Kazakhstan constructed a large dam around the remnants of Aral Sea and called it Dike Kokaral. Thanks to this dam, the waters are starting to rise up again.

Dike Kokaral in Kazakhstan helps restore water levels in parts of the Aral Sea

Dike Kokaral in Kazakhstan helps restore water levels in parts of the Aral Sea

Fish population has been replenished and the presence of water in the area also helped bring down rain again

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The dam may contribute only a little, but it is already a big step towards bringing back life to Aral Sea.

H/T: UpWorthy, DailyMail

Sci/Tech

Ancient 99-Million-Year-Old Frogs Look Just Like Modern-Day Toads

Frogs will always be frogs, whether they were born today or in the Cretaceous Period.

The world is filled with exciting new discoveries from ancient times. Scientists have just uncovered evidence that frogs roamed the Earth during the Cretaceous Period about 100 million years ago. Interestingly, these ancient toads seem to look just like their modern-day descendants.

A new report confirms that scientists have found four frog fossils in northern Myanmar. The tiny bodies were encased in amber and offer a clear glimpse at what tropical rainforests looked like in the Cretaceous Period. In any case, the discovery is groundbreaking since frogs rarely become fossils.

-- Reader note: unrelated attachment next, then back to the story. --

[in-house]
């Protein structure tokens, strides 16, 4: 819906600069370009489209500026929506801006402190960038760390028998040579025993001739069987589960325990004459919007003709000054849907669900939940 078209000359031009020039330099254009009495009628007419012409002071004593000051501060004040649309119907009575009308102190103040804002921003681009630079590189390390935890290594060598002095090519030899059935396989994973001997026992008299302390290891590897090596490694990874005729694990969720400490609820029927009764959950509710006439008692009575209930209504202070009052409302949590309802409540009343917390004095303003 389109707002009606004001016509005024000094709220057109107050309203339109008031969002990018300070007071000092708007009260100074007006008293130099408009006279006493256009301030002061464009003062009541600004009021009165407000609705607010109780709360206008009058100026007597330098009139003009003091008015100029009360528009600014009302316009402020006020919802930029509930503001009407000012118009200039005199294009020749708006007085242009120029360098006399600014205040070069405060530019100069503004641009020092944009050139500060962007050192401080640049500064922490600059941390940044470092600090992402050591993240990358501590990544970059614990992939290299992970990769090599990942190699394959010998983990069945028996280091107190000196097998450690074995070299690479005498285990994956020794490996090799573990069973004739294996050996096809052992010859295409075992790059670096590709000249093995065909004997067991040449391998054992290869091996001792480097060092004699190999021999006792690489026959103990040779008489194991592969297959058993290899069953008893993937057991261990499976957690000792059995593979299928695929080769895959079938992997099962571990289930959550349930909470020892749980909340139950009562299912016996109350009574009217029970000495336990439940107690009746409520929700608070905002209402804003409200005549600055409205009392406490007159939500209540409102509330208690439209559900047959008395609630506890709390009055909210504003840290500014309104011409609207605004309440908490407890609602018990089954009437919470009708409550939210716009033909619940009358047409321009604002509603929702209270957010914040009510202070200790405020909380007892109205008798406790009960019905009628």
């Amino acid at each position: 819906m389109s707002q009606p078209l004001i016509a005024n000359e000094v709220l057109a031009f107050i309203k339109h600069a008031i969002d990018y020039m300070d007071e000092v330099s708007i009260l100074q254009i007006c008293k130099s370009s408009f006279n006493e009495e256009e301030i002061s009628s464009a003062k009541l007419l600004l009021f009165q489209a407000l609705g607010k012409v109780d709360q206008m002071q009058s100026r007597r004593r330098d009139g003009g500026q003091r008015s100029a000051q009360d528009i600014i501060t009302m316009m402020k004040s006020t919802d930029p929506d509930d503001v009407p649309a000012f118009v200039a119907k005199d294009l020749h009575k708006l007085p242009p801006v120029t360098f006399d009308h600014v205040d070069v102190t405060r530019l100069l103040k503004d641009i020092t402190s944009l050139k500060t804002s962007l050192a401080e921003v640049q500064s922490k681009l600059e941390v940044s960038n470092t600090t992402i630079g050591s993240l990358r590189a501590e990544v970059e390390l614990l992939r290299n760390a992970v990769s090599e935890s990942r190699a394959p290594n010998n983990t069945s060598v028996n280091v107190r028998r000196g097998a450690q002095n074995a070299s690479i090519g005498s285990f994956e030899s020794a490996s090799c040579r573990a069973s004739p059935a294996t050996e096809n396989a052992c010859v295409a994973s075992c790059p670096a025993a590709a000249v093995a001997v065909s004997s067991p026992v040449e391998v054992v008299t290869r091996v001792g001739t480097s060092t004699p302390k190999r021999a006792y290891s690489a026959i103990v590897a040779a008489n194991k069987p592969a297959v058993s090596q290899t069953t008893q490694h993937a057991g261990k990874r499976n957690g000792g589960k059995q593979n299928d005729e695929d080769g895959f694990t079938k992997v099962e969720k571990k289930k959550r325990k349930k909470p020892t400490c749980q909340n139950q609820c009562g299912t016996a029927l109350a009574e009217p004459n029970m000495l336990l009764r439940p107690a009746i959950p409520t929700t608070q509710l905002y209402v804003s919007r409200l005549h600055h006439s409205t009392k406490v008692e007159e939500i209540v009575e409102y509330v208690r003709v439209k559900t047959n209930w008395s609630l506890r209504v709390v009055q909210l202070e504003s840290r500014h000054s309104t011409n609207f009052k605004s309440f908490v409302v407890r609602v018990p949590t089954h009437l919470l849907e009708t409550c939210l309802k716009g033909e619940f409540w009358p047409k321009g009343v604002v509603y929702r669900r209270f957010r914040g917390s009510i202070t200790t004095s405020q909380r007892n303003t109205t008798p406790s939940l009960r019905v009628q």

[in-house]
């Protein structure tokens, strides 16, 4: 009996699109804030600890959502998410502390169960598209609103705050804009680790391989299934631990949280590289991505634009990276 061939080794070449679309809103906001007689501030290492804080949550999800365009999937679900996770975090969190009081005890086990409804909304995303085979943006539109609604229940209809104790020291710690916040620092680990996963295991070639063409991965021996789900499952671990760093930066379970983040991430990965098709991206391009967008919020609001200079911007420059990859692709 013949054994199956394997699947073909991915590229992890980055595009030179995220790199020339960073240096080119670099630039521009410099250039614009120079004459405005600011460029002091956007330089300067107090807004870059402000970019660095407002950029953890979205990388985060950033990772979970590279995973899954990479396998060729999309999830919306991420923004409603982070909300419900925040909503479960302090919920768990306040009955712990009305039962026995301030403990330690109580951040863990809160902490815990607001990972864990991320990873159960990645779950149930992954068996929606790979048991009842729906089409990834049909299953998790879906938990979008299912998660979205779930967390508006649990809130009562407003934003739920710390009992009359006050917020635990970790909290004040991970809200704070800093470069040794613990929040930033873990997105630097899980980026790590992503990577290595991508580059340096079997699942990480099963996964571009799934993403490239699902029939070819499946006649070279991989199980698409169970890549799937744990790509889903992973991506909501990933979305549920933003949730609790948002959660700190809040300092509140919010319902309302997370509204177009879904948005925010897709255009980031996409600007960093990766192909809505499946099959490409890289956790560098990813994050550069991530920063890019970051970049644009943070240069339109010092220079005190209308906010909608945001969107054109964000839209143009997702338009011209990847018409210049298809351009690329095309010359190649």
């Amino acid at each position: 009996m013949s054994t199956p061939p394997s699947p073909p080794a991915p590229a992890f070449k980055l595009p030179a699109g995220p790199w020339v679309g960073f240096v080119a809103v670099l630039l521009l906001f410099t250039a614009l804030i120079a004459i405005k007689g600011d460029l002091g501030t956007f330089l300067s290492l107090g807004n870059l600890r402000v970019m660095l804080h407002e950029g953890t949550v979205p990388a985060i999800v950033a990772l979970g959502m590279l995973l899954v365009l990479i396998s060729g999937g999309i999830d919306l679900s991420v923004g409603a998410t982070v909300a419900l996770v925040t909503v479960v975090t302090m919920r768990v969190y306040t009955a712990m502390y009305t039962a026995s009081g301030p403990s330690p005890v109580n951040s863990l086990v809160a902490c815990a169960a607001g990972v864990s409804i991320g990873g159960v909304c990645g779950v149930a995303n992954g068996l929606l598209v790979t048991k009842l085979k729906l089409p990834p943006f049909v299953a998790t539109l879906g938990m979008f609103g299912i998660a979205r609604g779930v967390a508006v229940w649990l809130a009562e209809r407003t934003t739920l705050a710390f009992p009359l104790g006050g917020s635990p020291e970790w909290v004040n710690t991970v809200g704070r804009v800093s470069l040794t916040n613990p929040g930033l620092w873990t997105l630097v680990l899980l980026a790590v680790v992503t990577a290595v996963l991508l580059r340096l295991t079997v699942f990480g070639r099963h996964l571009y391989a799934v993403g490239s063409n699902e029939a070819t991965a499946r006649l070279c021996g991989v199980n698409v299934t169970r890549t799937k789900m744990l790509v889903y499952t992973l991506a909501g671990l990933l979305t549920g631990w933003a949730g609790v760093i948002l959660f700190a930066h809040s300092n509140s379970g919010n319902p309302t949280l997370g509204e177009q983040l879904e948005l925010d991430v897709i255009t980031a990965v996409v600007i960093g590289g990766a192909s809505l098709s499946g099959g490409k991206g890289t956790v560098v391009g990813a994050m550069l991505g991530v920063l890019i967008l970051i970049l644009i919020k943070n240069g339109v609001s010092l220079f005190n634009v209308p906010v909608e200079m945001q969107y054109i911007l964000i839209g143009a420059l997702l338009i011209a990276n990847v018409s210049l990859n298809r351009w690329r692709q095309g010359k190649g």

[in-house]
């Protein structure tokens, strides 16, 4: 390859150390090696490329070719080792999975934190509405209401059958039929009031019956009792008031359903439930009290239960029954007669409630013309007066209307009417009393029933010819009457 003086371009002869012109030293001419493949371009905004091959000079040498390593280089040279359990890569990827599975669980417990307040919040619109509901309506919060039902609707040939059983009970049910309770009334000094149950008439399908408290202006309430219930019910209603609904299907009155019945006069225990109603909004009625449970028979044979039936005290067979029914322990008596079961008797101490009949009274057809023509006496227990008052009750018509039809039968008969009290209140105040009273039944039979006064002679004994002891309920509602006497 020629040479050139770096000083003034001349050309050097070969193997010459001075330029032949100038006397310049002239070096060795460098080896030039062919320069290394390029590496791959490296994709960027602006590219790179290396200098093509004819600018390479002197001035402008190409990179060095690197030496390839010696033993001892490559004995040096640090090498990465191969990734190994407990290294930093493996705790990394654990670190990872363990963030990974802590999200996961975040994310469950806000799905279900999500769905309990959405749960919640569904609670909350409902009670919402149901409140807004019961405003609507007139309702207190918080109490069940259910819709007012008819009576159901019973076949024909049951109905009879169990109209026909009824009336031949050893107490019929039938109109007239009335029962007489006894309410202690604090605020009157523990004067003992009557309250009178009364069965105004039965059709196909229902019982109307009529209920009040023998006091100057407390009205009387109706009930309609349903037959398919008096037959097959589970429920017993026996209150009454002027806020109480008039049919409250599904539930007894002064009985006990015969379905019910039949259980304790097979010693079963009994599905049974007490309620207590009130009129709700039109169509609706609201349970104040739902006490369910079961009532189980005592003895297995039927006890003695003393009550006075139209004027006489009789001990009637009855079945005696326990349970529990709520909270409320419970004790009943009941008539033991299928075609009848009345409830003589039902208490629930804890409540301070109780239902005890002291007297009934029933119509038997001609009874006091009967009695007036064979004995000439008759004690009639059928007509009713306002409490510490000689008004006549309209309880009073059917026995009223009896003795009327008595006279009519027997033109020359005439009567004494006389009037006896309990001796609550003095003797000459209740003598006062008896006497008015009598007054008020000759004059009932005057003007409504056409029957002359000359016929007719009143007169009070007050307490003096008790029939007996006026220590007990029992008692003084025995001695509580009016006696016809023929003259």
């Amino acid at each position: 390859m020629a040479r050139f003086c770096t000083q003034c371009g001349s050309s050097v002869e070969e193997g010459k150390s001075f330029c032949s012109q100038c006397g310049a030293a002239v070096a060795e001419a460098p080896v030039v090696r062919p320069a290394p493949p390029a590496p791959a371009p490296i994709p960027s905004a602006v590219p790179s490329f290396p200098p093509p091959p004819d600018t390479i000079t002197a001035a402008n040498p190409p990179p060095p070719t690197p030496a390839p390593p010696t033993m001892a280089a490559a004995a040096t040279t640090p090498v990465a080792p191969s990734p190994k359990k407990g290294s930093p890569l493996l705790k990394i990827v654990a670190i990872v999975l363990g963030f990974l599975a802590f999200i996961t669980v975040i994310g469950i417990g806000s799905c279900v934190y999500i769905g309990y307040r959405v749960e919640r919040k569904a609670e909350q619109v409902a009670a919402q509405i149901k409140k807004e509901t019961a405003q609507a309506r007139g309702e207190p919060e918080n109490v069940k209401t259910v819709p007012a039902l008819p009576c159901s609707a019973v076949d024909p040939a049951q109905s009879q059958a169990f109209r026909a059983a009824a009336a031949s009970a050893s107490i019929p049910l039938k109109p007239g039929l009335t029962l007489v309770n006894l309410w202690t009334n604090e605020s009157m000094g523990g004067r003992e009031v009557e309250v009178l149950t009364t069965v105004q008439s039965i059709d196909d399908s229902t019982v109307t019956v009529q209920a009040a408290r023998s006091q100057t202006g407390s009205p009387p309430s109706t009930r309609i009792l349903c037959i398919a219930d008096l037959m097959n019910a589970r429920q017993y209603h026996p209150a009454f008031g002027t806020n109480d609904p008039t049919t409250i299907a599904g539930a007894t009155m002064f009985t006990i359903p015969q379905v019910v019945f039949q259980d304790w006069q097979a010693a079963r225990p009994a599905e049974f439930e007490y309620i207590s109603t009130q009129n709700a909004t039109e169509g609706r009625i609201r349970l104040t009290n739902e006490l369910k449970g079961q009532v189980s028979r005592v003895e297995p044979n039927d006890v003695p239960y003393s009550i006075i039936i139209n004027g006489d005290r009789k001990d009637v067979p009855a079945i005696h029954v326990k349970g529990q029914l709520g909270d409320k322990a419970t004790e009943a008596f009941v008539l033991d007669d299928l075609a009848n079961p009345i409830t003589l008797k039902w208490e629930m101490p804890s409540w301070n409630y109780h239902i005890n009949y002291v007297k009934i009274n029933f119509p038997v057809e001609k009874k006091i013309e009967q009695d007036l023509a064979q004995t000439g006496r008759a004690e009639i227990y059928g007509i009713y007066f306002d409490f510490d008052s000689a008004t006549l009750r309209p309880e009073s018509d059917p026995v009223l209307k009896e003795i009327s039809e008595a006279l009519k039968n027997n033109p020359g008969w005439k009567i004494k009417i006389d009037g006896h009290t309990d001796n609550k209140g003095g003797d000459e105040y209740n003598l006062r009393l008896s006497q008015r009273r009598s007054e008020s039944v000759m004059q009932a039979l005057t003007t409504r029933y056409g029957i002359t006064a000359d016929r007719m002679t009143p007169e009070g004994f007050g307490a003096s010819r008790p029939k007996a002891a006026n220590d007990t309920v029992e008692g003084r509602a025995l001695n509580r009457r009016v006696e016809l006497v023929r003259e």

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Elon Musk’s Flamethrowers Get Misused On Social Media Despite Strict Terms & Conditions

What better way to start a particularly hot summer?

There is little doubt that Elon Musk's flamethrowers are the hottest new commodity right now. After all, the fiery device produced by The Boring Company have just been sold out. However, it looks like consumers have already started misusing the dangerous product despite its lengthy terms and conditions.

The Boring Company finally rolled out Not A Flamethrower at a celebrated pick up event held at the company's headquarters. People who had pre-ordered the gadgets were given a chance to sample the power of the flamethrower on unfortunate marshmallows. Although safety was reinforced during the event, things took a dangerous turn once everyone got home.

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NASA’s Curiosity Rover Finds Ancient Organics On Mars, Possible Life On Planet In The Past

The new discovery might confirm life thrived on the Red Planet billions of years ago.

Curiosity has made an exciting discovery on the surface of Mars. The rover has just found possible evidence of life on the planet billions of years ago. NASA might not quite ready to confirm that creatures once roamed the Red Planet. Nevertheless, the agency believes that the findings could mean positive things for future missions.

The NASA rover has found organic molecules in sedimentary rocks near the planet's surface. These molecules may contain hydroxen, carbon, oxygen, and nitrogen and are usually associated with life. However, their presence in the billion-year-old rocks does not confirm life on Mars just yet.